Top American diplomat John Kerry visits the region this week amid growing US criticisms of China's territorial claims in the disputed East and South China Seas. The Straits Times examines the shifting tone in Washington and its impact in Beijing.
WHEN the United States military flew two B-52 bombers through China's newly declared air defence identification zone (ADIZ) in December, it was meant to warn Beijing to back off from aggressively pressing its territorial claims in the region.
Since then, China's response suggests the US message has not got across.
Last week, the Obama administration moved to harden its stand.
"They were making explicit what has been implicit," said Dr Richard Bush, director of the Centre for East Asia Policy Studies at Brookings Institution.
Officials had previously talked more generally about the need to observe the rule of law in territorial claims and the US commitment to Asia.
But over two consecutive days last week, the US' top diplomat to Asia, Assistant Secretary of State Daniel Russel, was a lot more specific.
Speaking to the foreign press on Wednesday and then to Congress a day later, he said the US believed strongly that China's territorial claims in the South China Sea must be based on land features in accordance with the United Nations Convention on the Law of the Sea.
Speaking to the House Committee on Foreign Affairs, he urged China to "clarify or adjust" its claims in the area to fall in line with international law.
It was the strongest rejection yet from a US official of China's use of a so-called nine-dash line to claim a large chunk of the South China Sea, as a chorus of criticism against the Chinese was building up.
But it was also curious in that it came after the issue appeared to have gone off the boil.
Analysts say the timing of the stronger US line comes down to several factors.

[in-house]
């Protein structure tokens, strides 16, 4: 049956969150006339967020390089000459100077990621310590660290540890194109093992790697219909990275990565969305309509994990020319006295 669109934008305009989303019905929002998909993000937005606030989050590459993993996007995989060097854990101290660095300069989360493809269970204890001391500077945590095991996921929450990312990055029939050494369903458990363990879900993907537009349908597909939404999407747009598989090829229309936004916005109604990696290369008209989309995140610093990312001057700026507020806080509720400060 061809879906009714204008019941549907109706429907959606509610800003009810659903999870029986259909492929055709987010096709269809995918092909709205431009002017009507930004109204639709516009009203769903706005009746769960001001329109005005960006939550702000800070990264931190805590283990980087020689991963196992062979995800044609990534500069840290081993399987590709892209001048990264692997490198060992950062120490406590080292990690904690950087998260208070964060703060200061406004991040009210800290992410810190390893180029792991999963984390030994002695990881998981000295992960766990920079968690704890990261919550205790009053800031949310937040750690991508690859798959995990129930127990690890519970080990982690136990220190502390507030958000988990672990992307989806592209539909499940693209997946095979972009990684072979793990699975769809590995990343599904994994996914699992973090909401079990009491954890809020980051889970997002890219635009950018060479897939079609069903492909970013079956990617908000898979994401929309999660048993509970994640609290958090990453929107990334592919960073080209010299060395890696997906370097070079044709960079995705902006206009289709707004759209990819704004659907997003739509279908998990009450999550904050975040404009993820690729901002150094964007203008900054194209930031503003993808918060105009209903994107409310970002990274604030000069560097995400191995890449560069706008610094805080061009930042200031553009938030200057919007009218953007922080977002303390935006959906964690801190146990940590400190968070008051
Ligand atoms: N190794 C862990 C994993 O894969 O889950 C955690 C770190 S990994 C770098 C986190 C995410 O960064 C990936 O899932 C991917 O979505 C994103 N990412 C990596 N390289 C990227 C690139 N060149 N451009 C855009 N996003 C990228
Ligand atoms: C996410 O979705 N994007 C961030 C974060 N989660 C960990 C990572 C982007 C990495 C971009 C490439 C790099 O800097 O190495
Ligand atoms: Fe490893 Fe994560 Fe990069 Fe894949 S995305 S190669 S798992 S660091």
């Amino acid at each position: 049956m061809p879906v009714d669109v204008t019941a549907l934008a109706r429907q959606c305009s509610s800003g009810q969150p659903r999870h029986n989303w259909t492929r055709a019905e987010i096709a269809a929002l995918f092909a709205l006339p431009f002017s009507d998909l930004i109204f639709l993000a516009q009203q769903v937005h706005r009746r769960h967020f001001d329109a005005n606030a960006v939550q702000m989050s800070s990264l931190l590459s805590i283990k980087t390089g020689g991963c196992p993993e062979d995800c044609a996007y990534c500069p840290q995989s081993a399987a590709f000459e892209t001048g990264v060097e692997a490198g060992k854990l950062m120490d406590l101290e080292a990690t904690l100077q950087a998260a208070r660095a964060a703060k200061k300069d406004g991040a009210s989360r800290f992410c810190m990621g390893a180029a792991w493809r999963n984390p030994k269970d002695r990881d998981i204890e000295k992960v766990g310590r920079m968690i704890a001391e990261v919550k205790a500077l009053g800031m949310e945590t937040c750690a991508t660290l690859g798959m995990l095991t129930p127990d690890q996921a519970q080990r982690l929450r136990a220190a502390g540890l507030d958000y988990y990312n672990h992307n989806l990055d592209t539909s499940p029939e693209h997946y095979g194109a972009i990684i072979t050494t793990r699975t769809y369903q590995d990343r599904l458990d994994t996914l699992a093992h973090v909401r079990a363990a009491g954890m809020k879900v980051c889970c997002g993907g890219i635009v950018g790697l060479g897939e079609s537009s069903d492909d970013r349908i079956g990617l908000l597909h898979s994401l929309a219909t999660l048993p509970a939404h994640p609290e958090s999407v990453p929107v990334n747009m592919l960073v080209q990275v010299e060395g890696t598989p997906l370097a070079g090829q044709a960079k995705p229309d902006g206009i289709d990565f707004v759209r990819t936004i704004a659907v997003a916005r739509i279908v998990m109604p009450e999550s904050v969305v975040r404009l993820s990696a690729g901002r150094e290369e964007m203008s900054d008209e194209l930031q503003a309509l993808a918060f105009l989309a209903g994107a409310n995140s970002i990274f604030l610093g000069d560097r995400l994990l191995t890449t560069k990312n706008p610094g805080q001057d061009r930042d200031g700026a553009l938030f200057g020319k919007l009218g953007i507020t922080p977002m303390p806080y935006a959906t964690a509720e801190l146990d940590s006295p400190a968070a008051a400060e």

Despite numerous statements in December by US officials calling on China to not implement its zone and refrain from starting new ones, a recent report by Asahi Shimbun said that Beijing had drafted plans for a zone that covered the South China Sea.
Another reason might be the desire to set some boundaries ahead of high-profile visits by US leaders to the region.
Secretary of State John Kerry will visit China this week as part of a four-nation trip to Asia while President Barack Obama is tipped to make two separate trips to Asia this year.
"I think the administration was getting very strong feedback from its South-east Asian friends and their own intelligence that the Chinese were developing a perception that the US was going to be distracted and (it) would not be as strong on these issues," said Mr Ernie Bower, senior adviser for South-east Asia studies at the Centre for Strategic and International Studies.
"There was a real feeling that China read that it had been very successful in its ADIZ in Japan and a new ADIZ might be coming up in the South China Sea. A strong signal needed to be sent that this would not be okay."
The question now is whether the sterner tone is confined to the territorial issue.
"I don't think you can divorce the strong signal given on the South China Sea from the broader relationship," said Mr Bower.
"I think there is a consensus within the administration now that (it needs) to take a more clear tone... so that China does not do things based on false assumptions about where America stands on issues."
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